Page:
I believe in respect in childbirth, and that women should have the right to choose. But just as in many countries women feel that they can only go the medicalized route, and possibly end up with a C-section they don’t want, in the Netherlands many women (especially expat women) feel that they are denied their right for pain relief. Just like the doctors in other countries, in the Netherlands it’s the midwives who are in a position of power: often, they try to push their opinion on women because they can’t provide certain services, such as pain relief. There is no shame in needing help in labor-whether it is pain relief, a C-section, or a doula and natural remedies. 

I think that “human rights” and “dignity” should have to do with respecting all kinds of choices without compromising safety. It should have to do with giving and receiving the help that is needed. And even though I support homebirths and midwives, I would argue for more choices in the Dutch healthcare system- and I don’t mean more midwives, I mean more doctors, and an easier access to them.

What are your thoughts on this subject? 

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  1. I agree that in the Netherlands "midwives expect women to have a more natural birth experience". I think in the US, pain relief is likely within arms reach at all points during labor. I would say that as the prenatal checkups progress, if it doesn't seem like personal preferences/requests are being taken seriously enough - it's time to shop around for a more supportive, more aligned midwife/doctor/hospital. My preferences matched well with the Dutch approach, and I had good experiences here. Aside from receiving the wrong baby to breastfeed in the hospital (story for another day, not relevant to the discussion of the cultural approach to birth in NL), my birth experiences in NL will be one of the cherished memories of my life.

  2. Dear Sarah, thank you for your comment. My experiences are similar to yours- I was very happy with the care I received. And I agree, one should definitely shop around for a better midwife/doctor/hospital if the care is not satisfying enough. However, if a pregnant woman wants to go to the doctor, she will have to go out of her way- as the midwives are "doorkeepers", and will only transfer care if something wrong happens. I think everybody should get a choice whether to go to a doctor or midwife. I mean, I got the care and help I needed, why wouldn't anybody?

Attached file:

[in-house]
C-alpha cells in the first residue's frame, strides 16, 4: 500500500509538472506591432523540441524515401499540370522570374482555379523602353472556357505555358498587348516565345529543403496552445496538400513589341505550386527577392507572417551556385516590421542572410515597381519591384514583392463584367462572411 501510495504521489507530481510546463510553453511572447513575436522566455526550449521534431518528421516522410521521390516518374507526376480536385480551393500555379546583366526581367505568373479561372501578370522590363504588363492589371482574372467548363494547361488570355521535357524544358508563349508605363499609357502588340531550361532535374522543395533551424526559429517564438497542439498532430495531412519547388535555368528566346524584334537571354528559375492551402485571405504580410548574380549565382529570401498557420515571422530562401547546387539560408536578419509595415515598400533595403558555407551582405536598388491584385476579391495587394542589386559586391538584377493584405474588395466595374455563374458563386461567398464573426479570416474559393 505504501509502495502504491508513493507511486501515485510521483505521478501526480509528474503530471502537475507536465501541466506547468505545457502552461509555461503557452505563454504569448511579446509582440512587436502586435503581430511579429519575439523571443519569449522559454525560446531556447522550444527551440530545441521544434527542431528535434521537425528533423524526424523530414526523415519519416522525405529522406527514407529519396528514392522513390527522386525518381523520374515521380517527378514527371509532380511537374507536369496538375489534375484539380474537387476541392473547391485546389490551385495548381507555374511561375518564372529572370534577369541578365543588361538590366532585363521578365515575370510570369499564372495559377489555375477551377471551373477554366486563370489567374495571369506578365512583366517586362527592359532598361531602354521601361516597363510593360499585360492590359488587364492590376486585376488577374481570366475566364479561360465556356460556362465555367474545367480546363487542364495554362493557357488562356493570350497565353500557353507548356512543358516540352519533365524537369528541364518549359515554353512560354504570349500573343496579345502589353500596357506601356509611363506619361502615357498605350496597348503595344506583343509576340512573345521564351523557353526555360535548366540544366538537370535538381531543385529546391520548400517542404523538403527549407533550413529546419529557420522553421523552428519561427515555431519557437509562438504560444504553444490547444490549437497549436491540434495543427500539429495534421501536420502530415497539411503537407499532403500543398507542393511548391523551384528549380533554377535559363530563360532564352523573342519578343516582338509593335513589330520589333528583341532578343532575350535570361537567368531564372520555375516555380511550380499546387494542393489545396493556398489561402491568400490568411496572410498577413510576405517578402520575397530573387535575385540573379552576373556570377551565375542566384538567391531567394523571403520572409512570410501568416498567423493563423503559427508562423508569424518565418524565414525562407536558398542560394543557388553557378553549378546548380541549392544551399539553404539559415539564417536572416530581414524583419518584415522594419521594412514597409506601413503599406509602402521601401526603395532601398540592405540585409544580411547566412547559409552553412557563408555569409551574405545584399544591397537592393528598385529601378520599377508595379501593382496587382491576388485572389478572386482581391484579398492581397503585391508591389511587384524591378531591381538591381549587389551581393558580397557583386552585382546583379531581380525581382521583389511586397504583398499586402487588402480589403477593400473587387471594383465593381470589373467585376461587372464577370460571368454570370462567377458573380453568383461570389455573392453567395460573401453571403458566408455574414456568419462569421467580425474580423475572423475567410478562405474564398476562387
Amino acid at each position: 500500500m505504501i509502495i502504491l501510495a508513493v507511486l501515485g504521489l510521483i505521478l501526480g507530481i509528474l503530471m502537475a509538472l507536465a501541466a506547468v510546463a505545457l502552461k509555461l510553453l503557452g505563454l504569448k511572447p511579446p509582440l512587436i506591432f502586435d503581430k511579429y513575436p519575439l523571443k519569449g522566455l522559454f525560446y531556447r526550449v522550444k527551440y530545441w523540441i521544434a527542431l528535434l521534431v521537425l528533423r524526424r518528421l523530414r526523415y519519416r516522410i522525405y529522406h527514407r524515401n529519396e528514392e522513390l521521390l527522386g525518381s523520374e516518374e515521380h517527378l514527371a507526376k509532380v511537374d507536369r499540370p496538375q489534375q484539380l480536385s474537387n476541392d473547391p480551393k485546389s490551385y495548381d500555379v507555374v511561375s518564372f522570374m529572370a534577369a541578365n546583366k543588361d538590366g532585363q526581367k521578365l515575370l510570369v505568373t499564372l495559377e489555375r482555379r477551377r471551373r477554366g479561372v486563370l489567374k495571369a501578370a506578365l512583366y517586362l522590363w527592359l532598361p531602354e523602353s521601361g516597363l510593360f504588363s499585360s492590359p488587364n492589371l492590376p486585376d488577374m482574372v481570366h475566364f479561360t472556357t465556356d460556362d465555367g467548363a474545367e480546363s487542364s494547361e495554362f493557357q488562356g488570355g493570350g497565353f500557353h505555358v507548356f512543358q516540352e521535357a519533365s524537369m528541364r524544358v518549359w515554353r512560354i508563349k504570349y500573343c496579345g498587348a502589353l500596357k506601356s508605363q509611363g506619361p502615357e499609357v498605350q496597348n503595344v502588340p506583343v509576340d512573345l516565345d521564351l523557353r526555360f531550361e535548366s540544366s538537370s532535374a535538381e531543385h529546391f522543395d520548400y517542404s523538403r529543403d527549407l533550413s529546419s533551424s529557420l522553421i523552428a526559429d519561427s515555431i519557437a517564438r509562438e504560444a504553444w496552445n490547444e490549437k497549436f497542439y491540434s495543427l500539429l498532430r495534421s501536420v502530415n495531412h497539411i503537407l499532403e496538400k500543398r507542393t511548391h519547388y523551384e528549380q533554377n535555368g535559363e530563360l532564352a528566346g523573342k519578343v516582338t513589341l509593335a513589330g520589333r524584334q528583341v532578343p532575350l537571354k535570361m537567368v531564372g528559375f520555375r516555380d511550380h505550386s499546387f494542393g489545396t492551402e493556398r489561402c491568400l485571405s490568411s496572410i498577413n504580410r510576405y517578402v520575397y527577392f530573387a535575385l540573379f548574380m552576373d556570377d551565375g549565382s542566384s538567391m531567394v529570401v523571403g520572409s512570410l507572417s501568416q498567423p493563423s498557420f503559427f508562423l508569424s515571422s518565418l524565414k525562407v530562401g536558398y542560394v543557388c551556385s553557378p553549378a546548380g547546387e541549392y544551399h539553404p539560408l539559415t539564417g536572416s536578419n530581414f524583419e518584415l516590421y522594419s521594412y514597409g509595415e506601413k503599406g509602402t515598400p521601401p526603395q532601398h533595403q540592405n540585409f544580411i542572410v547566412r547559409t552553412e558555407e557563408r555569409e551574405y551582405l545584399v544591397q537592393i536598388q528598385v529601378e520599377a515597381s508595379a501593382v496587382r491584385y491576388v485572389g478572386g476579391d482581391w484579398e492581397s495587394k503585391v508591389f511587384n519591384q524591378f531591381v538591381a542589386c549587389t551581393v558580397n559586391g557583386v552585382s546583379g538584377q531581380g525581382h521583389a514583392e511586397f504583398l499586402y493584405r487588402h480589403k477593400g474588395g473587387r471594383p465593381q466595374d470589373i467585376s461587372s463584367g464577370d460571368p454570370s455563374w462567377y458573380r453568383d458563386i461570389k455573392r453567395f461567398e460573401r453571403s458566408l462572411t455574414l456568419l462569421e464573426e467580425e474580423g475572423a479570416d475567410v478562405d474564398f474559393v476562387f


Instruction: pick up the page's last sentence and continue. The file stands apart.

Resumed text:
3. I started writing a response to your post but the comment got far, far too long. So I have moved it to the Amsterdam Mamas site. You can find it here: http://www.amsterdam-mamas.nl/stories/parenting/pregnancy/human-rights-in-childbirth-moving-the-discussion-forward. Its a topic that I feel very strongly about, due both to personal experience and to hearing the stories of the women in our community who have given birth in the Netherlands. I applaud anything which continues to shed light on this topic and keeps the discussions moving forward.

    As one of the media organisations publishing articles from the Human Rights in Childbirth Conference I would like to add that there is still more to come from this conference. Whilst some of the initial published articles shared a theme of non-medicalised birth they should not be taken as representative of the conference as a whole but of sections of it. At the beginning of your post you asked of the conference "what about those of us who want to give birth in the hospital with every pain relief option? Are our own rights to the birth of our choice worth less than the rights of women who want to give birth at home? " Based on the panels at the conference and the dialogue which has been ongoing since then I would say that all rights and birth options were equally represented. I would be happy to put you in touch with people directly involved in the conference, if you would like to explore your questions further with them.

    Once again, thank you for keeping the discussions going. These are questions we need to ask, and conversations we need to be having if we are to improve what we currently have.

    1. Hi Emmy, I've just read your response, and left a comment on your post. Thank you for taking the time to comment! I believe that the topic of childbirth is one everybody feels very strongly about- just as you do.

    2. Hi Olga, unfortunately your comment hasn't appeared on our website. We can't find it on the site or in the pending comments. I wanted to let you know. Please feel free to post it again.

    3. Hello Emmy, thanks for letting me know about my missing comment. I will re-post later today!

    4. Hi Emmy, it's done! I can see my comment now.